Conservation groups in Florida and around the country want Congress to pass bipartisan legislation to help states with wildlife conservation.
The Recovering America’s Wildlife Act has just been reintroduced. It would dedicate $1.4 billion annually to state wildlife agencies and tribes to restore species with the greatest conservation need. In Florida, the gopher tortoise, Florida panther and nesting shorebirds would be among the species to benefit.
Sarah Gledhill, president of the Florida Wildlife Federation, said she does not want to see any of Florida’s iconic species being mentioned as candidates for federal ‘endangered’ status.
“Because once those species are at risk of extinction, it becomes more timely, more uncertain of their recovery,” Gledhill pointed out. “And most importantly to everyday citizens in Florida, more costly. ”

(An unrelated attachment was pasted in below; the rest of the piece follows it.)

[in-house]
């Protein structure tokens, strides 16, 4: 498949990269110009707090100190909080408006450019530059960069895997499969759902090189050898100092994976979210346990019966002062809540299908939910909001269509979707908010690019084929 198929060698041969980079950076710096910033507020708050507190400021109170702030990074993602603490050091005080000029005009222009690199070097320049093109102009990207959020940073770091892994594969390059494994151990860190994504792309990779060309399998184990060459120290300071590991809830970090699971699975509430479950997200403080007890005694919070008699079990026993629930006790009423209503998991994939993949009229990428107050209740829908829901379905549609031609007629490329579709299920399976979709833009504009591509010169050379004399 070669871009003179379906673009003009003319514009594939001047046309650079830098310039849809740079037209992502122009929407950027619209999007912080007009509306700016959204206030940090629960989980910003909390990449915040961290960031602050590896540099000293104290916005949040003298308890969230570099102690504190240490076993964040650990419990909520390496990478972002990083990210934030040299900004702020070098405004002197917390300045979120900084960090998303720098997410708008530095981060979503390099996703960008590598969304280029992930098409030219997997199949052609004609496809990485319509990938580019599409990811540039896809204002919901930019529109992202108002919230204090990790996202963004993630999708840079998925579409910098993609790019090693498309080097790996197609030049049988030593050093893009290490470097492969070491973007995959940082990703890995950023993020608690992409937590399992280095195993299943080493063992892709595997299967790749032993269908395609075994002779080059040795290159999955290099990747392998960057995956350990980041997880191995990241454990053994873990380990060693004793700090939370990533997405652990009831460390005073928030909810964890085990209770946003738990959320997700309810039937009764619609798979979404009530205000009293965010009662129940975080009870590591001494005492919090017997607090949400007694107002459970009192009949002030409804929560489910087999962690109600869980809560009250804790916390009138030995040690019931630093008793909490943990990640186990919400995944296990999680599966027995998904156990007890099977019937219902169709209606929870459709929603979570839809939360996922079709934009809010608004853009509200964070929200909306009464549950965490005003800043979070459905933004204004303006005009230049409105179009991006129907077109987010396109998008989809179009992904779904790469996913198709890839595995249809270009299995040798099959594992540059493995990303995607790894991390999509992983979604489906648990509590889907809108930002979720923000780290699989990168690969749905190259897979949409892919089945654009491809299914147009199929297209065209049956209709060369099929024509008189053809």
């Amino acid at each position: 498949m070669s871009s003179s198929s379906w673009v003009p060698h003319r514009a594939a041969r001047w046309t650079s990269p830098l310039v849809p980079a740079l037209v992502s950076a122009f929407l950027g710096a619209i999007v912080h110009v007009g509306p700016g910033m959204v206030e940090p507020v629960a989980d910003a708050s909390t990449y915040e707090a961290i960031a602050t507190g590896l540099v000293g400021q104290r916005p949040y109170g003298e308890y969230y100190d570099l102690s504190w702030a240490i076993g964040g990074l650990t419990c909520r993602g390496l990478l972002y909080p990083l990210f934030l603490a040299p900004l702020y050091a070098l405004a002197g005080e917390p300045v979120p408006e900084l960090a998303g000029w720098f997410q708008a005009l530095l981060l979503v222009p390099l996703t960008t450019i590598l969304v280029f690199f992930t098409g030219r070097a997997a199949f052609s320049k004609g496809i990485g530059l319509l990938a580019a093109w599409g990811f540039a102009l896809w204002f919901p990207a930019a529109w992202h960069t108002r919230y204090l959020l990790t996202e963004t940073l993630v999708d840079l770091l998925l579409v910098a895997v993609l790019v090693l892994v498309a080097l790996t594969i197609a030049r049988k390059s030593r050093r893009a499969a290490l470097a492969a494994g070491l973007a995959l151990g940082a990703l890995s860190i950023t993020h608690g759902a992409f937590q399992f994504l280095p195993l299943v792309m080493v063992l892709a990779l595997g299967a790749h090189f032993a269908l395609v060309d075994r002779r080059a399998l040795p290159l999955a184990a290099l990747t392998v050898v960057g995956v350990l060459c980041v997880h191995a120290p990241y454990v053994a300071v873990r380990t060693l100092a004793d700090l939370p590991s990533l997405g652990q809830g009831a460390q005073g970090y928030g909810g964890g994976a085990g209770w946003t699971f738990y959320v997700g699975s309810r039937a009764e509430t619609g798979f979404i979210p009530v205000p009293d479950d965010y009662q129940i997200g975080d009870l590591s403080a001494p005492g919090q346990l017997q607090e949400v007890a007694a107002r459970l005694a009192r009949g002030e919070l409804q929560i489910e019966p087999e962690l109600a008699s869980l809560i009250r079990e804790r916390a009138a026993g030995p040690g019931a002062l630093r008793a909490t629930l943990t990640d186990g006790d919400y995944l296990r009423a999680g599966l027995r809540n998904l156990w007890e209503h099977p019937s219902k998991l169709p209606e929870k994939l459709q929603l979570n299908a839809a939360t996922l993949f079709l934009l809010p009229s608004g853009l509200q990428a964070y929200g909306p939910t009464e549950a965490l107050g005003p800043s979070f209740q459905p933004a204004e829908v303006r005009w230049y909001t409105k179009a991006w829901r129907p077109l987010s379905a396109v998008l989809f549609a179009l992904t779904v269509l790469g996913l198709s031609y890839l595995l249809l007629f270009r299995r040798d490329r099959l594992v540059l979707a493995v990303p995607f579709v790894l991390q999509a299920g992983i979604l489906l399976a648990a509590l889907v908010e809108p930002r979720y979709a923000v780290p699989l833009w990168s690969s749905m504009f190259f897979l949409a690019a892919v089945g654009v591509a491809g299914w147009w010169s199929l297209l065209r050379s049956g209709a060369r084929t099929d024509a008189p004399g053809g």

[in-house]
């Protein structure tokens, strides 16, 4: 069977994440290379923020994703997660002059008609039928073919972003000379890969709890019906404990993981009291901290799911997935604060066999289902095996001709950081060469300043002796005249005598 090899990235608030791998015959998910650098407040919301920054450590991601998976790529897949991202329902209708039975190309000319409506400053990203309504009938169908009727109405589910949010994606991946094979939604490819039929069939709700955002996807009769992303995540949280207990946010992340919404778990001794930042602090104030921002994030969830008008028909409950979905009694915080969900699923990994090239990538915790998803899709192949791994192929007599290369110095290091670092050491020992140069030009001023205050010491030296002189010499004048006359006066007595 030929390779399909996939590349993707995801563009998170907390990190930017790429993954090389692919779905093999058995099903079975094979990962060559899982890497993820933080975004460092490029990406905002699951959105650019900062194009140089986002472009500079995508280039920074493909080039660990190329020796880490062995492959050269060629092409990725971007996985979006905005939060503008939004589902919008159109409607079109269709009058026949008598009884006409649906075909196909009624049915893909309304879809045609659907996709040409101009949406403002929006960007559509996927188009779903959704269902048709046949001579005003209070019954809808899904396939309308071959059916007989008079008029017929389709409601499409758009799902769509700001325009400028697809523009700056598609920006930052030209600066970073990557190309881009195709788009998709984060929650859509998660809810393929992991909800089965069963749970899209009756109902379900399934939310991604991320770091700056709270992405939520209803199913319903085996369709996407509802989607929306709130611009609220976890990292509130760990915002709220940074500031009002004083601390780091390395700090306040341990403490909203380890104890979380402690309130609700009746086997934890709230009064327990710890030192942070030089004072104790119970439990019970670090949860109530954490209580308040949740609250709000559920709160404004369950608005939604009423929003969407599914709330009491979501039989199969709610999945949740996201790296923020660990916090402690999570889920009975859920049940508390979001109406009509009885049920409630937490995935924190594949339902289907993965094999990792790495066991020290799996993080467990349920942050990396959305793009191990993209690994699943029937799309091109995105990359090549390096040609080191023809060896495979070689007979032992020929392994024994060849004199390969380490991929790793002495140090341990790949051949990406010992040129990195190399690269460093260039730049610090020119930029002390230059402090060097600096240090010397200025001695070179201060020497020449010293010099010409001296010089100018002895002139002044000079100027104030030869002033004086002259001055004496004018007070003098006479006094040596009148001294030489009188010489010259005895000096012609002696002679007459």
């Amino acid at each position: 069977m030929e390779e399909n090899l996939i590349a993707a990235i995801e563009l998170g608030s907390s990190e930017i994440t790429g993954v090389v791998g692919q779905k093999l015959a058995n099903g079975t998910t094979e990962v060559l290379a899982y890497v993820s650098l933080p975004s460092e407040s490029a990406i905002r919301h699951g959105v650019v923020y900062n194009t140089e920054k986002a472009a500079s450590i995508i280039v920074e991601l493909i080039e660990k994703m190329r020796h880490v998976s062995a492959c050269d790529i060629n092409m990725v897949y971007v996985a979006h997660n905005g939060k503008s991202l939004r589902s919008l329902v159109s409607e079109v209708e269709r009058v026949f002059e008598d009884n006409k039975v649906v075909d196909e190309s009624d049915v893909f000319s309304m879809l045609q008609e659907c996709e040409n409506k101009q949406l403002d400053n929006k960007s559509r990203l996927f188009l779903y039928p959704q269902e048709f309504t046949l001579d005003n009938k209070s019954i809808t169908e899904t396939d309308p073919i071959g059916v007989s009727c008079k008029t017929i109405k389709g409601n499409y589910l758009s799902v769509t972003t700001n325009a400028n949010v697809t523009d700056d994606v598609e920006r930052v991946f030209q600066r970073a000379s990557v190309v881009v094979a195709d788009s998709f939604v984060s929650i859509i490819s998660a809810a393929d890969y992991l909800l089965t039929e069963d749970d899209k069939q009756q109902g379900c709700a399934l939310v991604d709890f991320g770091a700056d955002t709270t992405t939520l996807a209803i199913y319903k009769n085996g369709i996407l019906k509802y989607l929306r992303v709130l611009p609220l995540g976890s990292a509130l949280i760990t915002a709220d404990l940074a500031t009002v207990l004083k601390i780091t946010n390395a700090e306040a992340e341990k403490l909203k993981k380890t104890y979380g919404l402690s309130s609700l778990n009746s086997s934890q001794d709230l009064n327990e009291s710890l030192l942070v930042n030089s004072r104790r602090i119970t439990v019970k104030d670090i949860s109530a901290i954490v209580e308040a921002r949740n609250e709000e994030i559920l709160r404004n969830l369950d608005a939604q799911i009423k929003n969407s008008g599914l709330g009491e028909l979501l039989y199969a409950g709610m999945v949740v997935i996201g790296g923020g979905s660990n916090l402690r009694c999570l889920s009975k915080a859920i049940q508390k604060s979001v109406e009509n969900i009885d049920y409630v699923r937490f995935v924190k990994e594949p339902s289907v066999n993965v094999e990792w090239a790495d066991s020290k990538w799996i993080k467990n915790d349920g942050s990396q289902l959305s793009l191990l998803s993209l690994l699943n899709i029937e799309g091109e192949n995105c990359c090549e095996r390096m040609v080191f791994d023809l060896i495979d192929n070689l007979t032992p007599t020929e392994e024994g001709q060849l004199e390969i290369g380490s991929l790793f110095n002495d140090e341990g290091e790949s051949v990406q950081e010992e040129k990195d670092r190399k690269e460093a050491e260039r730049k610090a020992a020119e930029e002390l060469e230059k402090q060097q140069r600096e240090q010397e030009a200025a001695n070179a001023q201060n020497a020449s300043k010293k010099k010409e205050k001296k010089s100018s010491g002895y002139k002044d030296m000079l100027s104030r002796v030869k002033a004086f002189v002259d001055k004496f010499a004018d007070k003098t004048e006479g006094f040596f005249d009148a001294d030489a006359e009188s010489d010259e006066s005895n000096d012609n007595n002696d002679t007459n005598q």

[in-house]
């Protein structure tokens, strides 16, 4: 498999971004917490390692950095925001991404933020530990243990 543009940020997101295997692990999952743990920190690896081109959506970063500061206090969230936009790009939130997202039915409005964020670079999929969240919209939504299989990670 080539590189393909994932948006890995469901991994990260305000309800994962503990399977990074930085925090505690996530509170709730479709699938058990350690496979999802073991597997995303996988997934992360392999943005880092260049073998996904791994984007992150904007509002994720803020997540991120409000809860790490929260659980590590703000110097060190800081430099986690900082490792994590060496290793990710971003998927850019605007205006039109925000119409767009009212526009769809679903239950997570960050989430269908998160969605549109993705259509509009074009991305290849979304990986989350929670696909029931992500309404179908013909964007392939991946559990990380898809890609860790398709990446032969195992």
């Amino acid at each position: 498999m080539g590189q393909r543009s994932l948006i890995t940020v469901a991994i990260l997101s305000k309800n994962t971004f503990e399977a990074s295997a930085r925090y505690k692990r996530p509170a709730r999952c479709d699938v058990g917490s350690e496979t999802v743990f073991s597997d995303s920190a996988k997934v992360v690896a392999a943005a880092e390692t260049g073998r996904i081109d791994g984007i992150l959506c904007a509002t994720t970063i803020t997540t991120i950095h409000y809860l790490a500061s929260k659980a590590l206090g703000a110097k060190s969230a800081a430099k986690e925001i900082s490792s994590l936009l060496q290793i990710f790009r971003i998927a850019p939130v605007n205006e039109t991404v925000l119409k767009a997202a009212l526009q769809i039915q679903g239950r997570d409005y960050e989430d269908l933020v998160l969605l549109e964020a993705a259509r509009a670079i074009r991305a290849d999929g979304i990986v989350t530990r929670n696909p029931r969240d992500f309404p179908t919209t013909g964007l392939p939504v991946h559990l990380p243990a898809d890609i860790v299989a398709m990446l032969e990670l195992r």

The Recovering America’s Wildlife Act would infuse about $38 million annually into Florida for the state’s Wildlife Action Plan, to keep at-risk species from being listed as endangered. The Act was left out of the omnibus spending bill last fall because lawmakers in Congress could not agree on how to pay for it.
Mike Leahy, director of wildlife, hunting and fishing Policy for the National Wildlife Federation, said they have built a lot of momentum with the Recovering America’s Wildlife Act as the conservation community works to attract new supporters. He emphasized the bill focuses on proactive and collaborative efforts to keep species from becoming threatened.
“You got a lot of partners in Florida that are working on joint projects like lagoon restoration, for example,” Leahy explained. “You have federal agencies like the U.S. Army Corps of Engineers, but then you have water management districts, the state agency, some of the universities down there, like University of Florida and Florida Atlantic University.”
The bill would also dedicate around $98 million annually for Florida wildlife conservation efforts by Native American tribes. The nation’s 574 federally recognized tribes have managed lands and wildlife for years with limited federal funding for conservation.